On the day after the results were announced, Belfast’s Central Post Office ran out of application forms for Irish passports because of heavy demand.
In the past decade, more than 90,000 people born in Britain have received Irish passports. And more than 150,000 people born in Northern Ireland received Irish passports in the same period.
Those numbers were expected to skyrocket, as more and more people move to ensure that they will still be entitled to free movement across Europe. This is leading some campaigners to believe that Britain’s vote to leave Europe may well lead to the disintegration of the United Kingdom and bring about a unified Ireland, with Northern Ireland voting to join with the Irish Republic to form a single member state within the European Union.
Just hours after the vote was clear, and Britain’s Prime Minister David Cameron had announced his resignation, Sinn Féin deputy leader Martin McGuinness was calling for a so-called “border poll” to allow citizens to have their say on whether Northern Ireland should leave the United Kingdom.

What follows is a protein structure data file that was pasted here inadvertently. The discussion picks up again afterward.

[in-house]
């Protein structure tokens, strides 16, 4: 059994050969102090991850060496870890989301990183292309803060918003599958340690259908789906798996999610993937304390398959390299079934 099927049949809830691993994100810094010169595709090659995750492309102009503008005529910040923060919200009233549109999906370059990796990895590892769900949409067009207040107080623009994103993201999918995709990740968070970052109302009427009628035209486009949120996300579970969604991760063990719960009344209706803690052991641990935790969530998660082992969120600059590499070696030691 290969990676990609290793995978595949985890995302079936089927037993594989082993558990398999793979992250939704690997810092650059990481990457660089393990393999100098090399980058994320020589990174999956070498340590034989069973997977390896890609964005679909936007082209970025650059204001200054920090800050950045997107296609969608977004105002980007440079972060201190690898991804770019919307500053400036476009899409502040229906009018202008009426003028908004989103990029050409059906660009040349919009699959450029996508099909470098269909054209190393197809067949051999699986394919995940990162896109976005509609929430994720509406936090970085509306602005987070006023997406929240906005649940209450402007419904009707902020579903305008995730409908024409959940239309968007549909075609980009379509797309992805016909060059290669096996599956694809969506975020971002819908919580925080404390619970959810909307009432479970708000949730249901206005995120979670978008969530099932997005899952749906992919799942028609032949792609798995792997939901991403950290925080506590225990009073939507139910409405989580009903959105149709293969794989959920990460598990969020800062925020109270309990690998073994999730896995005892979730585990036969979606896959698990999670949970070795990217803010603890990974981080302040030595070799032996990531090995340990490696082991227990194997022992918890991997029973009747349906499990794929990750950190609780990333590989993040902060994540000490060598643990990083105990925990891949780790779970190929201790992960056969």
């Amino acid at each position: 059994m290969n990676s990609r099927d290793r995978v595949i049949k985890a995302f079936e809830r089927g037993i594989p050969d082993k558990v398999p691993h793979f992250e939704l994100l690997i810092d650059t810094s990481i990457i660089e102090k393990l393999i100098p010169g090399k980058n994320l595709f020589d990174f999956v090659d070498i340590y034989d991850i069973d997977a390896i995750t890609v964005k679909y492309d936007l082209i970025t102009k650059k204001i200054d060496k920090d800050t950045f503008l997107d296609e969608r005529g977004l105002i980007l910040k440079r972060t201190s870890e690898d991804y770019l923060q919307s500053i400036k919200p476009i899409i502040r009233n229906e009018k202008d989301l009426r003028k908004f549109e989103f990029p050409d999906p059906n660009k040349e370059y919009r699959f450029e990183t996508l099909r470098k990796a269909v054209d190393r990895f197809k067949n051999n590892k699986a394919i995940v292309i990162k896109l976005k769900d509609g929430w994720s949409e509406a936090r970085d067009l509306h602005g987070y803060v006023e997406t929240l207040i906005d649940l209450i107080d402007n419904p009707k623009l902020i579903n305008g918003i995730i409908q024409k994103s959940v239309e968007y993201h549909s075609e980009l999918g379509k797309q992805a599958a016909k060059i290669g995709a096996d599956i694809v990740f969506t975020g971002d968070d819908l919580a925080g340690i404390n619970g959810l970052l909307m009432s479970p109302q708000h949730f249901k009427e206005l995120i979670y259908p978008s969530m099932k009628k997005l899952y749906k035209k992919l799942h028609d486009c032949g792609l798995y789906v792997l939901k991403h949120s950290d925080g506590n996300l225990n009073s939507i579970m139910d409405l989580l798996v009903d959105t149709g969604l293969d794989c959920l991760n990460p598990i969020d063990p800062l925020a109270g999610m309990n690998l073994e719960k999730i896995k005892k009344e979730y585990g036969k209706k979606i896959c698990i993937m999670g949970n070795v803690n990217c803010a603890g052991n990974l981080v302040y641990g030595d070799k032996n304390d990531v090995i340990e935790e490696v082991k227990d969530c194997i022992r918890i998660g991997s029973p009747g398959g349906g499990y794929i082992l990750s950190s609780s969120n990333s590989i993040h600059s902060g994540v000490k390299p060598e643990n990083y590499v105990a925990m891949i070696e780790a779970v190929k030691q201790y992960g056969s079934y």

The 1998 “Good Friday Agreement,” which brought an end to almost 30 years of bloody sectarian conflict, allows the secretary of state to call a border poll when there’s clear indication that public opinion has swung towards a united Ireland.
Currently, there’s no such indication — the people of Northern Ireland voted against leaving the EU, which is markedly different from voting to leave the U.K.
In broad terms, the Catholic Church has always been enthusiastic about the process of European integration. At the same time, Catholic leaders haven’t been shy about criticizing what they see as defects.
St. John Paul II was highly critical of the EU when it decided to omit references to the continent’s Christian roots. However, the Polish Pope in 2004 also encouraged Catholic countries like Croatia to seek membership in the union, despite its economic and social failings, just having come out of a war with Serbia.
Bishop Brendan Leahy believes that the future success of the European Union in the wake of the Brexit vote is dependent on the extent to which its “spiritual roots” are kept alive.
“Europe is about more than simply economics or social policies,” the bishop of Limerick told The Irish Catholic newspaper.